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Give me more enforcement powers, says Immigration Services Commissioner

Give me more enforcement powers, says Immigration Services Commissioner

The Office of the Immigration Services Commissioner is changing. For one thing, there will soon be no office — or at least, not a physical one. The OISC is ditching its London headquarters and going fully remote, as well as regional. From 1 April, its staff will be assigned to a particular patch and told to get out into the community to find out what’s going on in the immigration advice world.

The Immigration Services Commissioner, John Tuckett, wants a more “proactive” regulator that strikes a better balance between its two core functions: regulating OISC advisers and stamping out the illegal activities of unregulated ones. Regulation will be less prescriptive, involving “partnership working whereby people can assess themselves, maybe carry out self-audit as well as us auditing them — rather than us doing it all as a Big Brother-type approach”.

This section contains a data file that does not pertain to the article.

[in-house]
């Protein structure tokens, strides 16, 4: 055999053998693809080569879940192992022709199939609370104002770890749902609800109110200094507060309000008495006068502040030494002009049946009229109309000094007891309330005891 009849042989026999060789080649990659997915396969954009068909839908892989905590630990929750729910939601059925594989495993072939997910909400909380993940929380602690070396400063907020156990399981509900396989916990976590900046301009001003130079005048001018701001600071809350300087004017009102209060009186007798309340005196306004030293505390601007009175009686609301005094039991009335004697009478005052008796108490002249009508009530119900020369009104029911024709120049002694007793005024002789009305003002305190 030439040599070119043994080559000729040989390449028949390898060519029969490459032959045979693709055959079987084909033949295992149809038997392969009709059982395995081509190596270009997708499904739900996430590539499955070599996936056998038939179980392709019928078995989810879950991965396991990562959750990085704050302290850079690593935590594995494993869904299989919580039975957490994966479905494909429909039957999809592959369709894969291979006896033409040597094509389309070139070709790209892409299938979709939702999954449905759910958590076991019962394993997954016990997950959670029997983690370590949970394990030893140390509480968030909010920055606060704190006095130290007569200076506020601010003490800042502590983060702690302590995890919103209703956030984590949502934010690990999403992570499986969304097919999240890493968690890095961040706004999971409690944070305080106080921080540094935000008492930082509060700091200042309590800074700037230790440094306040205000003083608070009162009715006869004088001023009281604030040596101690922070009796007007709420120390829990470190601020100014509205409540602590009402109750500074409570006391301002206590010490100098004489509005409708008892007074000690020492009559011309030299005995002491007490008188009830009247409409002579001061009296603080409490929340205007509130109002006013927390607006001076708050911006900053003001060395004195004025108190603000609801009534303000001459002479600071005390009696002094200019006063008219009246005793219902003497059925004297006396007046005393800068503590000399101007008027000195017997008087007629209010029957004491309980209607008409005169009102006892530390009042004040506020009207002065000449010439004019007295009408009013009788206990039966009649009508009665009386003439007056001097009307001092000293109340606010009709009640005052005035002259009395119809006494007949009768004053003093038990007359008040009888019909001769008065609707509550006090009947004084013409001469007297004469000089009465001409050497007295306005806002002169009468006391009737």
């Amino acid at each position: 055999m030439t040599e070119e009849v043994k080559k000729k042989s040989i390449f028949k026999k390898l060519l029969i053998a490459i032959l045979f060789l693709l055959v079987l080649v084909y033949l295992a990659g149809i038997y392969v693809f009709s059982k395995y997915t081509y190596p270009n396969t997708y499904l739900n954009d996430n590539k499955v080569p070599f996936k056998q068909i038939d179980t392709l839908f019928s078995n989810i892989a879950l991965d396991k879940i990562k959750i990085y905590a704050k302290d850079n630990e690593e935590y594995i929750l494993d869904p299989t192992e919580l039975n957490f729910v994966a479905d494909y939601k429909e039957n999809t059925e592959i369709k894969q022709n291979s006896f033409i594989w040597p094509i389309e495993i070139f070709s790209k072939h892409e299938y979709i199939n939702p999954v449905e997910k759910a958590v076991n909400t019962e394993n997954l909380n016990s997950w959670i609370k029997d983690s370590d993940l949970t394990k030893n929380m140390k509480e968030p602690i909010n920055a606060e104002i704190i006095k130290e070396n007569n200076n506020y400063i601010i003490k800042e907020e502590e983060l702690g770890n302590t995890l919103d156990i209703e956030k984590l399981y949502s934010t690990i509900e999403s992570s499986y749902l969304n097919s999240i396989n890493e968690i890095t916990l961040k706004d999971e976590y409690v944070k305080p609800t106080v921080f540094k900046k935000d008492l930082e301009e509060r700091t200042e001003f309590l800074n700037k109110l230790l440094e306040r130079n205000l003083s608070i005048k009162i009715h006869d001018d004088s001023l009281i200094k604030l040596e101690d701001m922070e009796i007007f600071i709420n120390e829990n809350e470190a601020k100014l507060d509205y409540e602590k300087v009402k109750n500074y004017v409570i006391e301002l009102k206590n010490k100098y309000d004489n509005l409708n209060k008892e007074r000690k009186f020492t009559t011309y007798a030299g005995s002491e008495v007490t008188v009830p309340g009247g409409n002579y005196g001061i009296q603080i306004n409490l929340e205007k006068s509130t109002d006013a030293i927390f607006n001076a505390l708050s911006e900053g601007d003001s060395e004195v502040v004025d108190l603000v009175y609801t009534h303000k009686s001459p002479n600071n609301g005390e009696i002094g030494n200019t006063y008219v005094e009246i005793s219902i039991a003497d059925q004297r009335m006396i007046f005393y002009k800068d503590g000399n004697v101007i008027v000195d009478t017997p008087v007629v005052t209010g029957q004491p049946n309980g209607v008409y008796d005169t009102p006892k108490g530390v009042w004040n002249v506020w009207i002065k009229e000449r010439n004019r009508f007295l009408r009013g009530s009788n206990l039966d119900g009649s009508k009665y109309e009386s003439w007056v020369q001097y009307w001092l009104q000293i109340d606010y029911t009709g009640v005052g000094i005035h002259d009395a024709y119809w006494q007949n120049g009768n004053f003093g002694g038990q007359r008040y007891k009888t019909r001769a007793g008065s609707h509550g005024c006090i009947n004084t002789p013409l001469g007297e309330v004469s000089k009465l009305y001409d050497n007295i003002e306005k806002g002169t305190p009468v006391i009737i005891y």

He’s also after more enforcement powers from the Home Office, the better to “disrupt the criminal activity that’s going on”. The reformed OISC will place less emphasis on expensive criminal prosecutions (which may be just as well, since it doesn’t do that many) and more on warnings, cautions and even restitution to victims of unregulated advice. 

John joins me on the podcast this month to explain more about his plans for “transforming the OISC“. Listen in your browser by pressing play above, or find Free Movement on the usual podcast platforms.

CJ McKinney is Free Movement's editor. He's here to make sure that the website is on top of everything that happens in the world of immigration law, whether by writing articles, commissioning them out or considering pitches. CJ is an adviser on legal and policy matters to the Migration Observatory at Oxford University, and keeps up with the wider legal world as a contributor to Legal Cheek. Twitter: @mckinneytweets.